Take the 2-minute tour ×
Stack Overflow is a question and answer site for professional and enthusiast programmers. It's 100% free, no registration required.

I'm trying to create a more advanced query mechanism for REST. Assume I have the following:

GET  /data/users

and it returns a list of users. Then to filter the users returned for example I'd say:

GET /data/users?age=30

to get a list of 30 year old users. Now lets say I want users aged 30 - 40. I'd like to have essentially a set of reusable operators such as:

GET /data/users?greaterThan(age)=30&lessThan(age)=40

The greaterThan and lessThan would be reusable on other numeric, date, etc fields. This would also allow me to add other operators (contains, starts with, ends with, etc). I'm a REST noob so I'm not sure if this violates any of the core principles REST follows. Any thoughts?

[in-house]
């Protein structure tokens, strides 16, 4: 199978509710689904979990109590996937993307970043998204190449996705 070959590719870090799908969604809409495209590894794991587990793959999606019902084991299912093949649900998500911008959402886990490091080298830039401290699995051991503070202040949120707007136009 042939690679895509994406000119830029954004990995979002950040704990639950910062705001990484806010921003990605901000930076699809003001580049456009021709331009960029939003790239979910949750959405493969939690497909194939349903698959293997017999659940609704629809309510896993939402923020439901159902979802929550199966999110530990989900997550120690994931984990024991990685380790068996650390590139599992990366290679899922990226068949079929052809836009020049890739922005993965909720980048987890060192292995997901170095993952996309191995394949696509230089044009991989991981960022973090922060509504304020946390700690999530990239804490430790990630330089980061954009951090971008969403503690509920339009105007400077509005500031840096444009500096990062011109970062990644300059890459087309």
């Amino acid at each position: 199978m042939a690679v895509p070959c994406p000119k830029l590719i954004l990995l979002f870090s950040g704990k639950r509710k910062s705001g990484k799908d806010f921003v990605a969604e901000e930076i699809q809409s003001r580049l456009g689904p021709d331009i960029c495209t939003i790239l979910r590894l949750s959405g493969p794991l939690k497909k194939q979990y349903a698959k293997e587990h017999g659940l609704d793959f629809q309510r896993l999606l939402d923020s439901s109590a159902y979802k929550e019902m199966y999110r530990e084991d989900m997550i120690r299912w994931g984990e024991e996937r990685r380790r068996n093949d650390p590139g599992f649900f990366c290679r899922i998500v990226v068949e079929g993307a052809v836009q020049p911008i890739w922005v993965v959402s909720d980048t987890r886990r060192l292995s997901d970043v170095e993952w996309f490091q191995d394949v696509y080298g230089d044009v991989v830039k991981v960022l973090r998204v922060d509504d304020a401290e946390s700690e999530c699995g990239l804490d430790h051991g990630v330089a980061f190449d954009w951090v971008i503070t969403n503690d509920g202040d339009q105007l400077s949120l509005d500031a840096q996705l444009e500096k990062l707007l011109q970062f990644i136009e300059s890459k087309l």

share|improve this question
MS Dynamics 2011 platform does something similar with the oData interface. msdn.microsoft.com/en-us/library/gg309461.aspx Maybe this will give you some info. –  user1231231412 Jan 24 '12 at 0:27
Wow thanks for the link, that's really helpful to see how someone like Microsoft implemented it. –  NorthFork Jan 24 '12 at 4:33
Thanks everyone for the feedback, it's been helpful. –  NorthFork Jan 24 '12 at 22:21

2 Answers 2

I would look into setting the value of the query parameter to include syntax for operators and such .. something like this for a range of values




would make it a little easier to read, just make sure to url encode if you are using any reserved characters

share|improve this answer

Alternately, you might simply be better off with optional parameters "minAge" and "maxAge".

Alternative 2: encode the value(s) for parameters to indicate the test to be performed: inequalities, pattern matching etc.

This gets messy no matter what you do for complex boolean expressions. At some point, you almost want to make a document format for the query description itself, but it's hard to think of it as a "GET" anymore.

share|improve this answer

Your Answer


By posting your answer, you agree to the privacy policy and terms of service.

Not the answer you're looking for? Browse other questions tagged or ask your own question.